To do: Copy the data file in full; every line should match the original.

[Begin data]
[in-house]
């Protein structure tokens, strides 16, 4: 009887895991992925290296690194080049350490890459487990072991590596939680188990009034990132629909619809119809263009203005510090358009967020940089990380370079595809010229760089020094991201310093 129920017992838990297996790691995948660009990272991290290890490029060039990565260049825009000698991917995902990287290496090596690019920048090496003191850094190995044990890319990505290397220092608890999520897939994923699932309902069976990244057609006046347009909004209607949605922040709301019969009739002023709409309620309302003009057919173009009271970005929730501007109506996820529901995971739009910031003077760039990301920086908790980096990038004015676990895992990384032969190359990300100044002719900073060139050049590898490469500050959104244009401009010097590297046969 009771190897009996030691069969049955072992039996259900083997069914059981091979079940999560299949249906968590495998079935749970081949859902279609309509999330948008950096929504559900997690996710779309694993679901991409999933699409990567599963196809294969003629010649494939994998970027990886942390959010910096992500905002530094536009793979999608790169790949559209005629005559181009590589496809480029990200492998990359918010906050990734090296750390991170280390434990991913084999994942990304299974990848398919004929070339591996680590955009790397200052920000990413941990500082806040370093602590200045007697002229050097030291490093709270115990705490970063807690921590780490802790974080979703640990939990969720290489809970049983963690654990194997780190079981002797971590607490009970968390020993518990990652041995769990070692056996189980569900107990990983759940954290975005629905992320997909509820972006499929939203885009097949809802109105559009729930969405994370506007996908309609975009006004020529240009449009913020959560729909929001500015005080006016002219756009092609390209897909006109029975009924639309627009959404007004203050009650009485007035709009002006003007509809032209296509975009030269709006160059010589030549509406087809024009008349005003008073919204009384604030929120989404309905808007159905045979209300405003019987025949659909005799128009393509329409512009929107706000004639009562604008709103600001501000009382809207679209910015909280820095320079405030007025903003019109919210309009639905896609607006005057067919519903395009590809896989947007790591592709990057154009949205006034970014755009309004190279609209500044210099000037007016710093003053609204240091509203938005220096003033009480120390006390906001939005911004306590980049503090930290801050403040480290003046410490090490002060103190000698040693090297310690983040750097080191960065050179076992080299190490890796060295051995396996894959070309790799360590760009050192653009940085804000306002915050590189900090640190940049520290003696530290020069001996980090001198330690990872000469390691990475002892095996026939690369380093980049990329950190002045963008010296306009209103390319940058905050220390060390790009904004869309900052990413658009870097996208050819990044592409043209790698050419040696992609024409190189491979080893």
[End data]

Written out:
[in-house]
């Protein structure tokens, strides 16, 4: 009887895991992925290296690194080049350490890459487990072991590596939680188990009034990132629909619809119809263009203005510090358009967020940089990380370079595809010229760089020094991201310093 129920017992838990297996790691995948660009990272991290290890490029060039990565260049825009000698991917995902990287290496090596690019920048090496003191850094190995044990890319990505290397220092608890999520897939994923699932309902069976990244057609006046347009909004209607949605922040709301019969009739002023709409309620309302003009057919173009009271970005929730501007109506996820529901995971739009910031003077760039990301920086908790980096990038004015676990895992990384032969190359990300100044002719900073060139050049590898490469500050959104244009401009010097590297046969 009771190897009996030691069969049955072992039996259900083997069914059981091979079940999560299949249906968590495998079935749970081949859902279609309509999330948008950096929504559900997690996710779309694993679901991409999933699409990567599963196809294969003629010649494939994998970027990886942390959010910096992500905002530094536009793979999608790169790949559209005629005559181009590589496809480029990200492998990359918010906050990734090296750390991170280390434990991913084999994942990304299974990848398919004929070339591996680590955009790397200052920000990413941990500082806040370093602590200045007697002229050097030291490093709270115990705490970063807690921590780490802790974080979703640990939990969720290489809970049983963690654990194997780190079981002797971590607490009970968390020993518990990652041995769990070692056996189980569900107990990983759940954290975005629905992320997909509820972006499929939203885009097949809802109105559009729930969405994370506007996908309609975009006004020529240009449009913020959560729909929001500015005080006016002219756009092609390209897909006109029975009924639309627009959404007004203050009650009485007035709009002006003007509809032209296509975009030269709006160059010589030549509406087809024009008349005003008073919204009384604030929120989404309905808007159905045979209300405003019987025949659909005799128009393509329409512009929107706000004639009562604008709103600001501000009382809207679209910015909280820095320079405030007025903003019109919210309009639905896609607006005057067919519903395009590809896989947007790591592709990057154009949205006034970014755009309004190279609209500044210099000037007016710093003053609204240091509203938005220096003033009480120390006390906001939005911004306590980049503090930290801050403040480290003046410490090490002060103190000698040693090297310690983040750097080191960065050179076992080299190490890796060295051995396996894959070309790799360590760009050192653009940085804000306002915050590189900090640190940049520290003696530290020069001996980090001198330690990872000469390691990475002892095996026939690369380093980049990329950190002045963008010296306009209103390319940058905050220390060390790009904004869309900052990413658009870097996208050819990044592409043209790698050419040696992609024409190189491979080893």